The end of the social fxied fee for SMEs

By Arnaud Campion

This is a EUR 440 million gift to business. Incorporated into the Pacte law and effective from January 1, 2019, the end of the social package for companies with fewer than 250 employees is intended to encourage the bosses of VSEs and SMEs to enter into profit-sharing agreements with their employees.


Why remove the social package?


Many employees could see their purchasing power increase over the next few years thanks to the new measure announced by the government at theinterview with the President of the Republic in TF1's "13 heures".

Today, only 16% of companies with less than 50 employees, and 22% of companies with between 50 and 250 employees (i.e. slightly less than one employee in two), have a profit-sharing agreement. And with good reason: the social security lump-sum payment taxes 20% of the sums distributed by employers. Emmanuel Macron's measure should therefore potentially encourage 1.2 million French companies to better distribute bonuses to employees.


The social package: quite a story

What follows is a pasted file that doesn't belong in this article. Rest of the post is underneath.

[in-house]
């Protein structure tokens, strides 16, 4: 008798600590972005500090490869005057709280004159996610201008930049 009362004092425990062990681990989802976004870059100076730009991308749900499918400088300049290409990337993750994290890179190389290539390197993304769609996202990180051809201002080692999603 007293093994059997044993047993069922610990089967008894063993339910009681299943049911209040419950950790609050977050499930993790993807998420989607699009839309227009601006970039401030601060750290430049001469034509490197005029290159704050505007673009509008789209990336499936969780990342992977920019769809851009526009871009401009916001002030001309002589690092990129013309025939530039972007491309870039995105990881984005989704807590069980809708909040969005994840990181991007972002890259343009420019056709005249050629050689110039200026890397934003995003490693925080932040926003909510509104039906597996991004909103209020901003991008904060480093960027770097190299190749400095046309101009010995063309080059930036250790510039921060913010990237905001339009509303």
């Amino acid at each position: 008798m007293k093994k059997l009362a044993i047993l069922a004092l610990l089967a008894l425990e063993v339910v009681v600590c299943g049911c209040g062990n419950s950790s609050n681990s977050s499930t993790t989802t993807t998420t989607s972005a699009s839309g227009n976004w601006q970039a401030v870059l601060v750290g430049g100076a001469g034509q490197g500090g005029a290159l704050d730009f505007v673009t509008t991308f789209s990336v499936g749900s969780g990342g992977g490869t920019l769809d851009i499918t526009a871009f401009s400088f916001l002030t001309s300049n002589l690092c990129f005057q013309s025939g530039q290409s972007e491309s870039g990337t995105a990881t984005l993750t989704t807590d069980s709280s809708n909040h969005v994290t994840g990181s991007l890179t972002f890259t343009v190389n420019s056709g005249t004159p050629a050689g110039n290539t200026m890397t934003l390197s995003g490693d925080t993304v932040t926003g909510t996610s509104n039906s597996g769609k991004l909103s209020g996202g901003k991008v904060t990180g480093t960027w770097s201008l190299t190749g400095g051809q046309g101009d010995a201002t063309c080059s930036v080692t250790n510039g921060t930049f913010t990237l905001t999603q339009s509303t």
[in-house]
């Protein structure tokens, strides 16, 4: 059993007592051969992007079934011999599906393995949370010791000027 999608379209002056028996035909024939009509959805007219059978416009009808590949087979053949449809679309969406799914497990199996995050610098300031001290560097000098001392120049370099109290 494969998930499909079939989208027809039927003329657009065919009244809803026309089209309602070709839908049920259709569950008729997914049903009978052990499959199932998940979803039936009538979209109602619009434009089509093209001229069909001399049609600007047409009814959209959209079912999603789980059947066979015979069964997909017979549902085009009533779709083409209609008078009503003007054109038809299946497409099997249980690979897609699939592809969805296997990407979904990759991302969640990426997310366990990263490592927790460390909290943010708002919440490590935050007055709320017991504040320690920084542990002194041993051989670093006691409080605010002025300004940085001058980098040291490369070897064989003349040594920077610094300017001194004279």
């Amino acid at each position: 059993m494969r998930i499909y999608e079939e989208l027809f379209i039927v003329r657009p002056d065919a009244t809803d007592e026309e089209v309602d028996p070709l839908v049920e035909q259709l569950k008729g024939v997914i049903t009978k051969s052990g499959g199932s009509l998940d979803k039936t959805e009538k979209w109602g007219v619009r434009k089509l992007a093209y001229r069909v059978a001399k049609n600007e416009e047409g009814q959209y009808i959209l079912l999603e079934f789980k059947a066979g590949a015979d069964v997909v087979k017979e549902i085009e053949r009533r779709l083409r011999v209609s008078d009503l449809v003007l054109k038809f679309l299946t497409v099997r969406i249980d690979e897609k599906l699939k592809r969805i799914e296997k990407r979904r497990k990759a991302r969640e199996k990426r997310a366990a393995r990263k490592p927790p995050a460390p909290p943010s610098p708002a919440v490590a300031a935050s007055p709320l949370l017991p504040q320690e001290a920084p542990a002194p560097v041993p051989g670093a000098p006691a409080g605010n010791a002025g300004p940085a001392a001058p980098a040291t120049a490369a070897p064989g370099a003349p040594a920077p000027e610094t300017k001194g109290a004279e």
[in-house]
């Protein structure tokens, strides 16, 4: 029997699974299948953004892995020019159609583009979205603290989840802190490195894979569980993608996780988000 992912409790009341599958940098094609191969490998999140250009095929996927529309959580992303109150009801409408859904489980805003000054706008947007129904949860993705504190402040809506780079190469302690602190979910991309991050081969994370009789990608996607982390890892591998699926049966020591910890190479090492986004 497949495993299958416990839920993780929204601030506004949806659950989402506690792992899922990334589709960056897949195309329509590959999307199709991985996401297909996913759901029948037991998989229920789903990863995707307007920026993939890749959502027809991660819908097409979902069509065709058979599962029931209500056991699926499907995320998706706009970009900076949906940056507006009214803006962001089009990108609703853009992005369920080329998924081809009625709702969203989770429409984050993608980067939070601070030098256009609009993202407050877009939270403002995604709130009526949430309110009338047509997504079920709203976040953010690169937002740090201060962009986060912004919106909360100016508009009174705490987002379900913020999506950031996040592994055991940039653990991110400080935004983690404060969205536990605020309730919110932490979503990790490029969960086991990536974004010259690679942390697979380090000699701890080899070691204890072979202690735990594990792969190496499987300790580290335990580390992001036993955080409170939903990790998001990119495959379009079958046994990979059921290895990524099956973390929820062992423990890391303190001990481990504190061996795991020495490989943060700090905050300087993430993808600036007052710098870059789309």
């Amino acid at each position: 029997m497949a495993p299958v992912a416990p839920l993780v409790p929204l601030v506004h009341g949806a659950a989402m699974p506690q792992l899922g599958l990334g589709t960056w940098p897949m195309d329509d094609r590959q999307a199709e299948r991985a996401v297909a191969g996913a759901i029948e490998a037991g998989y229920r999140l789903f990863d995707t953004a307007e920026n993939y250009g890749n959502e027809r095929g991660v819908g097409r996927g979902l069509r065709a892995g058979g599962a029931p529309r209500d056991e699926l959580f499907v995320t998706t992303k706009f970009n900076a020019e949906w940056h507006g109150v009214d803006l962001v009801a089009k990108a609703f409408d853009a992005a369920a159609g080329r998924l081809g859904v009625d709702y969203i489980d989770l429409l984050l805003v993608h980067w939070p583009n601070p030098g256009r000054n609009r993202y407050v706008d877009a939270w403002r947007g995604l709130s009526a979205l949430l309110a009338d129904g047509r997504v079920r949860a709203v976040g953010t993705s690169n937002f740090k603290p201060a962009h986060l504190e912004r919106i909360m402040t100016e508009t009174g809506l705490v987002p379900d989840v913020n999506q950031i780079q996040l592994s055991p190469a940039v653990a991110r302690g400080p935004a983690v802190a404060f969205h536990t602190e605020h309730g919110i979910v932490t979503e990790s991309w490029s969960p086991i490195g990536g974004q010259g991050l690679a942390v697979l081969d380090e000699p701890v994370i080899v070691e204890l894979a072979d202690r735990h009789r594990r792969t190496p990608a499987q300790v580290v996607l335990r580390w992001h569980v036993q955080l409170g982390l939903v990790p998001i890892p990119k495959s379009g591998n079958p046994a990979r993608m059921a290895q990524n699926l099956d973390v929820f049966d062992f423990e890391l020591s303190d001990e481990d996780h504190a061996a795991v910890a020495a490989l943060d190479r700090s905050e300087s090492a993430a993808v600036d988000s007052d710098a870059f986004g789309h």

Created in 2009 by Nicolas Sarkozy, the specific contribution (commonly known as the "forfait social") has evolved regularly since its creation, with the rate rising from 2% to 20% today. It taxes the sums paid by the employer in respect of profit-sharing and incentive schemes, including any supplements paid.

Intended to bail out the health insurance fund for salaried workers, the social package did not, however, achieve its objectives: its massive increase of 20% on 1 August 2012 brought less than expected to the Social Security. The additional revenues, which were supposed to generate 2.3 billion euros in 2013, nevertheless amounted to only 600 million euros under the Ayrault government.


How is this new government measure coming along?


Namely For companies with more than 49 employees, since profit-sharing is already compulsory, only profit-sharing agreements will be affected by the end of the social package.

On the other hand, in companies with fewer than 50 employees, profit-sharing and incentive schemes are concerned.

Company savings plans are unfortunately not subject to this measure and retain social packages of 8% for very small businesses and 20% for those with more than 50 employees.

Welcomed by the employers' organisations, the end of the social package consists in redistributing the company's profits to the employees with a zero-load profit-sharing scheme. This is practically the equivalent of a thirteenth month for the French who benefit from these agreements. According to the Confederation of Small and Medium-sized Enterprises (CPME), this measure is a "formidable tool for employee motivation, involvement and loyalty".

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